In this study, the advertised products were categorized according to a rating system devised by the Department of Health and Human Services, which differentiates three types of products: Go, Slow, and Whoa. Go foods are rich in nutrients and low in calories, fat, and added sugar, such as vegetables, fruits, whole grain breads/cereals, low-fat yogurt, nonfat milk, and diet soda. Slow foods are higher in fat, added sugar, and calories. Examples include broiled hamburgers, nuts or peanut butter, waffles, most pastas, 100% juice, and 2% low-fat milk. Whoa foods are high in calories, fat, and added sugar, and are low in nutrients. Examples include fried chicken, hamburgers, cookies, ice cream, whole milk, and regular soda.
When using the Go, Slow, Whoa methodology, 79.4% of food ads in 2007 were for Whoa products, which in fact increased to 80.5% in 2013. There was also little change for Slow products, at 16.5% of all food ads in 2007 and 18.4% in 2013. Ads for truly health Go products were so rare that no statistical comparisons could be made.
Another factor in the lack of improvement in food advertising to children is that approximately 30% of the ads were from companies that did not participate in industry self-regulation, with the two most prominent being Chuck E. Cheese (pizza) and Topps Company (candy), which accounted for 14.7% and 9.0% of all food ads, respectively.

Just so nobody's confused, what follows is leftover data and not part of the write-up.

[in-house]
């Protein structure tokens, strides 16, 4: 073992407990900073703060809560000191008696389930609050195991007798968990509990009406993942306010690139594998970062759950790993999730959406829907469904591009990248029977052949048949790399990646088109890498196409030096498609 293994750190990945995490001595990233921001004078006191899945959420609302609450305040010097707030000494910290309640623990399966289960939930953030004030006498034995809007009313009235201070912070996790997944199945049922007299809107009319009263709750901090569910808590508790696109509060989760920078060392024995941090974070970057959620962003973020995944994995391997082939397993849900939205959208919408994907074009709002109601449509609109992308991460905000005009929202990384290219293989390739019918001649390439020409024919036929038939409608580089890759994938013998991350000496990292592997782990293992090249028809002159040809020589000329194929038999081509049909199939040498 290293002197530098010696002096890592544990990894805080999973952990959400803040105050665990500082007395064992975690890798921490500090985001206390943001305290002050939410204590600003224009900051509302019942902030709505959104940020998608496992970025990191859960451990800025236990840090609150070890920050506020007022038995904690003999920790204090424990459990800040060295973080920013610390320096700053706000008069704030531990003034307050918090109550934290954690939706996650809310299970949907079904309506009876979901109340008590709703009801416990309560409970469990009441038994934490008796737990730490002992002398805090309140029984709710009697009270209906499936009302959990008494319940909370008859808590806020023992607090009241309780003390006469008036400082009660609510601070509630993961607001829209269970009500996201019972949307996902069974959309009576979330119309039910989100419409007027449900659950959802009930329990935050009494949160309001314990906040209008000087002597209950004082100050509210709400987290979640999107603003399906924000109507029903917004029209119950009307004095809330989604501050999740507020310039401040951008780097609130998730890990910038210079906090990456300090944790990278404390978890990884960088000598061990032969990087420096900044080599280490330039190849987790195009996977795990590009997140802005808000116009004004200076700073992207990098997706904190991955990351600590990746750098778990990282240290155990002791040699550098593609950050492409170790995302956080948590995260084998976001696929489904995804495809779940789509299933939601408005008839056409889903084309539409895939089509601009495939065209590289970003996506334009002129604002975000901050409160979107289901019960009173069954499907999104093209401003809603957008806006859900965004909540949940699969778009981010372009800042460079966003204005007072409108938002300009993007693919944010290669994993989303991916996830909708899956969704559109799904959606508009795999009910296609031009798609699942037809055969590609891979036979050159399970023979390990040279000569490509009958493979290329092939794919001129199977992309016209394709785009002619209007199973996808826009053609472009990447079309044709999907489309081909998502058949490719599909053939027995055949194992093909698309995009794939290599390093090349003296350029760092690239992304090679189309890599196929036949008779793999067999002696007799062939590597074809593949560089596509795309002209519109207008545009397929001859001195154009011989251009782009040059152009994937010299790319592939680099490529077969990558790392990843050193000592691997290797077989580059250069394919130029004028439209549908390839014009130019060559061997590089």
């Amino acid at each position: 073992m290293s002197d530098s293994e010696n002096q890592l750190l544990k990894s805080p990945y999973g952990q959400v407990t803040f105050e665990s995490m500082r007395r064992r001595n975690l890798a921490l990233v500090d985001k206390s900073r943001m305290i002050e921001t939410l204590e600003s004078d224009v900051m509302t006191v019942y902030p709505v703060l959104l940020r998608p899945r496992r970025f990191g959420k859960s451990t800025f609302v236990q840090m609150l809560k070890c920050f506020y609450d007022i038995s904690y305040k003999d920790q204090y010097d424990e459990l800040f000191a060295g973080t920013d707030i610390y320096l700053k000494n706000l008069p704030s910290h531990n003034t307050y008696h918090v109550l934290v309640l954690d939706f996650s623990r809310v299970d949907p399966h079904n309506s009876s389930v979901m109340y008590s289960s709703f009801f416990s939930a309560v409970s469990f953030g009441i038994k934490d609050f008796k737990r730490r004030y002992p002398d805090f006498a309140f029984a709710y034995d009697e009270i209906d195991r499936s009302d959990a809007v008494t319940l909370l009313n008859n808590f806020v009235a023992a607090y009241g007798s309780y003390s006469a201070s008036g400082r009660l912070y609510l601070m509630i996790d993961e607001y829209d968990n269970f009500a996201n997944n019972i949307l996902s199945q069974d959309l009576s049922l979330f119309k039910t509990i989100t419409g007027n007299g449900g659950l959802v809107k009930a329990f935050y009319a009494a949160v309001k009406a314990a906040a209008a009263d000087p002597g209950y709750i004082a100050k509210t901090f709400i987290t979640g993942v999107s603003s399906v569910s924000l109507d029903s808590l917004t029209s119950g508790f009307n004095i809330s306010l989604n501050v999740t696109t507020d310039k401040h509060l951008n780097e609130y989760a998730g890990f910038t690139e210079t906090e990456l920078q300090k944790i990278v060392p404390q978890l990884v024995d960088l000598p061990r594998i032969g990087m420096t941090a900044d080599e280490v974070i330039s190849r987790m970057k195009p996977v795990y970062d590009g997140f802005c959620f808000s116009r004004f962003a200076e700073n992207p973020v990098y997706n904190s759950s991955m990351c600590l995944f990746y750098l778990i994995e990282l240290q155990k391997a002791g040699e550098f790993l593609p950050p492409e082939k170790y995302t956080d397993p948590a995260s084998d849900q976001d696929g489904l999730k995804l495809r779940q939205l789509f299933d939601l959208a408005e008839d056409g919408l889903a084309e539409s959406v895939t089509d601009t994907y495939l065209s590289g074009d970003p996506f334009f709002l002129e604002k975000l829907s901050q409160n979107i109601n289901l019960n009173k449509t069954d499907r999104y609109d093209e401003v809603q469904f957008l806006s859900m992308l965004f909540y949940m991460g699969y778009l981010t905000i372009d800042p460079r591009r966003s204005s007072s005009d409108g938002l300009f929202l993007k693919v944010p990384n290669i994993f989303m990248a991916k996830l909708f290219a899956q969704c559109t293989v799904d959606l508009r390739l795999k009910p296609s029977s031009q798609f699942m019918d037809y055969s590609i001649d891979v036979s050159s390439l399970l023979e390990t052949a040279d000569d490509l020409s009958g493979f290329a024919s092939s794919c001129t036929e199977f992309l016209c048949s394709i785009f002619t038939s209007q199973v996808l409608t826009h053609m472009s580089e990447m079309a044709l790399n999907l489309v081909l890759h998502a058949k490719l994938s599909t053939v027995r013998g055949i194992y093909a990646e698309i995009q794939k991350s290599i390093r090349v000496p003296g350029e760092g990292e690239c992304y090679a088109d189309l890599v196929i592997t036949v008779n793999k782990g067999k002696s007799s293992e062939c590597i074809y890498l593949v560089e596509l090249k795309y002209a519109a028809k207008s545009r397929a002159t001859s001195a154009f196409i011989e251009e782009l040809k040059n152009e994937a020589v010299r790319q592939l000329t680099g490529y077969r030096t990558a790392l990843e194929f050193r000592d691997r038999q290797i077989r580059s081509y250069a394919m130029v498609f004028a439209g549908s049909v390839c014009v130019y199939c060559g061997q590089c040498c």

“In the face of pleas for advertising reform, the food industry has achieved what might be labeled as baby steps,” stated Dr. Kunkel. “Indeed, this study demonstrates that no significant decline in the proportion of food ads devoted to unhealthy Whoa products occurred as a result of self-regulation, even among CFBAI participants. Given that corporate profit concerns unavoidably mitigate more-stringent industry-based reforms, continued reliance upon self-regulation to resolve this problem seems destined to yield only modest benefits. With a persistent national obesity crisis, the failure to act more strongly holds adverse implications for America’s children. As the IOM suggested in 2006, governmental restrictions on advertising practices will likely be required to end the predominance of unhealthy products in child-targeted food marketing. Such steps are increasingly being pursued by countries worldwide.”